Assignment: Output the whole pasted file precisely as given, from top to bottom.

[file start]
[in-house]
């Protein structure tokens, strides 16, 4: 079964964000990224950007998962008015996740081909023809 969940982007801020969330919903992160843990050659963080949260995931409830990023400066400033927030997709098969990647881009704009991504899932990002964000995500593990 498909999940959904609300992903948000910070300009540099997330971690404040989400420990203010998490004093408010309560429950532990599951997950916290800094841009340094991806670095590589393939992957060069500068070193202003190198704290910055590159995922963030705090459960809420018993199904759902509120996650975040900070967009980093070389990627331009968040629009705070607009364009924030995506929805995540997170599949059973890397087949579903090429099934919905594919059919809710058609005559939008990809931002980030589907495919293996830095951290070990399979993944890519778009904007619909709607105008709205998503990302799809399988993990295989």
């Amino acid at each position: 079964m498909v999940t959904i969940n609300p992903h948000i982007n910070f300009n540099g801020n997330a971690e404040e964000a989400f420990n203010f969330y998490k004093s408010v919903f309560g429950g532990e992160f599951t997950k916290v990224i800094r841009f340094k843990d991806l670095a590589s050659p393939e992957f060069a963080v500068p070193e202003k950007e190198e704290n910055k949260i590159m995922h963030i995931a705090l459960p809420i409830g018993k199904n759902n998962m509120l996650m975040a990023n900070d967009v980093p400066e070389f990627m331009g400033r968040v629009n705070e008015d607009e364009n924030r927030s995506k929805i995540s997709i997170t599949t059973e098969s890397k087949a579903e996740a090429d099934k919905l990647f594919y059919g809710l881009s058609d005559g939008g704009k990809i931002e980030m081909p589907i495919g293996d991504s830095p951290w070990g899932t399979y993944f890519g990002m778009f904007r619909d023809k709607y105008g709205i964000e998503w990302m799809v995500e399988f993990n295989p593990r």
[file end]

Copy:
[in-house]
């Protein structure tokens, strides 16, 4: 079964964000990224950007998962008015996740081909023809 969940982007801020969330919903992160843990050659963080949260995931409830990023400066400033927030997709098969990647881009704009991504899932990002964000995500593990 498909999940959904609300992903948000910070300009540099997330971690404040989400420990203010998490004093408010309560429950532990599951997950916290800094841009340094991806670095590589393939992957060069500068070193202003190198704290910055590159995922963030705090459960809420018993199904759902509120996650975040900070967009980093070389990627331009968040629009705070607009364009924030995506929805995540997170599949059973890397087949579903090429099934919905594919059919809710058609005559939008990809931002980030589907495919293996830095951290070990399979993944890519778009904007619909709607105008709205998503990302799809399988993990295989």
């Amino acid at each position: 079964m498909v999940t959904i969940n609300p992903h948000i982007n910070f300009n540099g801020n997330a971690e404040e964000a989400f420990n203010f969330y998490k004093s408010v919903f309560g429950g532990e992160f599951t997950k916290v990224i800094r841009f340094k843990d991806l670095a590589s050659p393939e992957f060069a963080v500068p070193e202003k950007e190198e704290n910055k949260i590159m995922h963030i995931a705090l459960p809420i409830g018993k199904n759902n998962m509120l996650m975040a990023n900070d967009v980093p400066e070389f990627m331009g400033r968040v629009n705070e008015d607009e364009n924030r927030s995506k929805i995540s997709i997170t599949t059973e098969s890397k087949a579903e996740a090429d099934k919905l990647f594919y059919g809710l881009s058609d005559g939008g704009k990809i931002e980030m081909p589907i495919g293996d991504s830095p951290w070990g899932t399979y993944f890519g990002m778009f904007r619909d023809k709607y105008g709205i964000e998503w990302m799809v995500e399988f993990n295989p593990r």